Following the first report of a body temperature of ≥40.0°C, delivery attendants were retrained on how to recognise, measure, and manage fever. Management practices for reducing fever included removing blankets from the patient, applying cool compresses, administering oral acetaminophen, and ensuring adequate hydration by mouth or IV. To capture the details associated with this side effect in Ecuador, where reports of high fever were most frequent, delivery attendants were asked to complete an additional study form to document the onset, duration, peak temperatures, and treatment of cases with high fever. When fever was observed, delivery attendants measured the woman’s body temperature, and continued to measure her temperature at a maximum of hourly intervals using an oral mercury thermometer, until the fever subsided (measuring below 38.0°C). Tympanic and digital oral thermometers were also used to compare results with the oral mercury thermometer.
These additional study forms were entered into a separate database, merged with Ecuadorian data from the larger trial, and analysed using the Statistical Package for the Social Sciences v13.0 (SPSS, Chicago, IL, USA). Descriptive statistics were calculated for maternal side effects and their severity. An elevated body temperature measuring ≥40.0°C or 38–39.9°C were classified as high or mild/moderate fever, respectively. Comparisons between Ecuadorian women with and without high fever were performed using chi-square and Fisher’s exact tests. Subgroup analyses were conducted to establish consistency of efficacy and safety for various subgroups or risk groups. Rates of high fever in Ecuador were compared with reported rates from other sites. Relative risk (RR) and 95% confidence intervals were calculated as appropriate.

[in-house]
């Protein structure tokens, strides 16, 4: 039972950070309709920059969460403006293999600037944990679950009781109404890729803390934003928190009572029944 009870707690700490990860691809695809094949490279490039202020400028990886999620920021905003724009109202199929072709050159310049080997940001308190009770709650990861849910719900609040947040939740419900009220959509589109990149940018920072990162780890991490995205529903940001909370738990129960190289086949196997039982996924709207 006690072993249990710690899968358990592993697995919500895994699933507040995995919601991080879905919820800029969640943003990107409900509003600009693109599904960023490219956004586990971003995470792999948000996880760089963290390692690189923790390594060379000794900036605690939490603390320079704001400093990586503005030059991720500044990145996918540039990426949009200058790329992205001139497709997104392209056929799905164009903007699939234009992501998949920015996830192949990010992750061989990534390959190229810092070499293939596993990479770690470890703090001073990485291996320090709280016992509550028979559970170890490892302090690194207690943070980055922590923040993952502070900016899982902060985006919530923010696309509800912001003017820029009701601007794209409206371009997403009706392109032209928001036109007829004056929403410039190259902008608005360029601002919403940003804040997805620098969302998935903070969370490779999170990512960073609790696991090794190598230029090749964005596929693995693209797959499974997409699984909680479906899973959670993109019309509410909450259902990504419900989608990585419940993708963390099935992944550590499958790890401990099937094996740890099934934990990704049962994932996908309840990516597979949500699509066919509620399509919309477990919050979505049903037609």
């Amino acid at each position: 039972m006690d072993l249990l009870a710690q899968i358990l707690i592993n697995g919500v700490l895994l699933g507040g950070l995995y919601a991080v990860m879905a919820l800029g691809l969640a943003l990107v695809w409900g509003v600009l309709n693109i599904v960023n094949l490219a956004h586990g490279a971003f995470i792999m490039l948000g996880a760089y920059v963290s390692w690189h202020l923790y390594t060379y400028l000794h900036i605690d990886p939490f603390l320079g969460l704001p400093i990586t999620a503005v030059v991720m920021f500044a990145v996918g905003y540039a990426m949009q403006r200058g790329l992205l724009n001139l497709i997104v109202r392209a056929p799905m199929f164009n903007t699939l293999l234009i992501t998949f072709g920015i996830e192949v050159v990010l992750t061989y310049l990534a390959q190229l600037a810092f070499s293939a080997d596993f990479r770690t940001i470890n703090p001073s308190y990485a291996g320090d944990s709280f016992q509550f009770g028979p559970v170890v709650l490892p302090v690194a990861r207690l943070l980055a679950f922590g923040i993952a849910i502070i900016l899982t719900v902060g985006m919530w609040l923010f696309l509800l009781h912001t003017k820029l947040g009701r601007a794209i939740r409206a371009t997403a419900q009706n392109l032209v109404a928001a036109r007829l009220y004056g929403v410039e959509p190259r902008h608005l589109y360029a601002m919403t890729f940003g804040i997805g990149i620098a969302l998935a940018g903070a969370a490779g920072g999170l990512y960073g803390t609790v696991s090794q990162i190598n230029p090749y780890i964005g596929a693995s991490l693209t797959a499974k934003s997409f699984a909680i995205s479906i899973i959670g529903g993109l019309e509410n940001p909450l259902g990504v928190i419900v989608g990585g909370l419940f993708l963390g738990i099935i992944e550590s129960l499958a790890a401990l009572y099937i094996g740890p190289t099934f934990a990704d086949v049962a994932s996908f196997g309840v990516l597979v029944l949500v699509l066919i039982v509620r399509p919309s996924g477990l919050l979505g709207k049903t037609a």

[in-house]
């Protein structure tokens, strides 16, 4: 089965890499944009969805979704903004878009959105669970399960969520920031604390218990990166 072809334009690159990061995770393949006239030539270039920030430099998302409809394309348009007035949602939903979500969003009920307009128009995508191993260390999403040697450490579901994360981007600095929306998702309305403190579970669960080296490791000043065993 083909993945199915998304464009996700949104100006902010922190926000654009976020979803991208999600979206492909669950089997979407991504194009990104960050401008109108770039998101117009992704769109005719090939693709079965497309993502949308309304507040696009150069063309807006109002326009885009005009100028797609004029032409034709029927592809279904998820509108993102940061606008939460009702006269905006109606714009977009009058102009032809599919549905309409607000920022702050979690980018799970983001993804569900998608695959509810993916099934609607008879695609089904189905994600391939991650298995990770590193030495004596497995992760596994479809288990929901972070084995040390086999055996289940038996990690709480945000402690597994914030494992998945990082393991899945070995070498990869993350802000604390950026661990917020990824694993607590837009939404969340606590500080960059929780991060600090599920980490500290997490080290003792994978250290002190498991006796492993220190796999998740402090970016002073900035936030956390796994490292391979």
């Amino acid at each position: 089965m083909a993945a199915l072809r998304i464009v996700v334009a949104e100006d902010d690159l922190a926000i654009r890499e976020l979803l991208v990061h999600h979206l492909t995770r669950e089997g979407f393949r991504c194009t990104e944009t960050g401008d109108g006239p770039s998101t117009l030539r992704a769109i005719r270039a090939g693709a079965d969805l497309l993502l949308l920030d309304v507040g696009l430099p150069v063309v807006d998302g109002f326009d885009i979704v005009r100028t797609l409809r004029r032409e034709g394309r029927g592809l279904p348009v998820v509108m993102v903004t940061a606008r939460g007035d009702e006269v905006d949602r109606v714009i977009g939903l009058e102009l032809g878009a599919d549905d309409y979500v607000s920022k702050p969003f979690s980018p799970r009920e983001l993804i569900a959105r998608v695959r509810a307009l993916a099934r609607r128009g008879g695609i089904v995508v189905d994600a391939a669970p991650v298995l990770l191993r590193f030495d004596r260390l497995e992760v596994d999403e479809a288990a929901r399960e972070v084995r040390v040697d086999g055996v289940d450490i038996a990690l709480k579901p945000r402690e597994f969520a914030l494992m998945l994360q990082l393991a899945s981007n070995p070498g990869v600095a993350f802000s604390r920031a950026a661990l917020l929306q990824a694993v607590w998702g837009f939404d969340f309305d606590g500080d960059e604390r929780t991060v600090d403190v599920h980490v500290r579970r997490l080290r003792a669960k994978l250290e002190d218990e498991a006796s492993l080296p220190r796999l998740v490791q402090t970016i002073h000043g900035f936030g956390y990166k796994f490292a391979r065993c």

A total of 895 women received 800-micrograms of sublingual misoprostol for the treatment of primary PPH. The most prevalent side effects following misoprostol treatment were shivering (42.6%; 381/895) and fever (34.1%; 305/895). Reports of shivering, fever, and temperature of ≥40.0°C among women receiving misoprostol varied across sites (Table 1). At the hospital in Ecuador, 35.6% (58/163) of women receiving misoprostol had a fever of ≥40.0°C, compared with reported rates that ranged from 0 to 9.5% in the other eight hospitals. There were no reports of side effects resulting in any prolonged hospital stay, and all women with high fever made a full recovery.
Temperature trends were documented for the 58 cases of high fever (≥40.0°C) in Quito, Ecuador. High fever was typically characterised by a sharp increase in temperature within 1 hour of treatment, a peak in temperature 1–2 hours post-treatment, and a gradual decline in temperature over a period of 3 hours. Average temperatures remained above 40.0°C for less than 2 hours, and measured below 38.0°C approximately 6 hours after receiving misoprostol (Figure 1). Temperature trends for mild/moderate fevers followed a similar pattern, but with lower peak temperatures (data not shown). Women with high fever were treated with oral acetaminophen, cool compresses, and aspirin delivered intravenously. Treatment practices were similar for women with mild to moderate fevers, although a subset of women with mild/moderate fevers did not receive treatment with IV aspirin. An analysis of this subset showed that cases of mild to moderate fevers treated with IV aspirin resolved similarly to those that were treated with only oral acetaminophen and/or cold compresses (data not shown).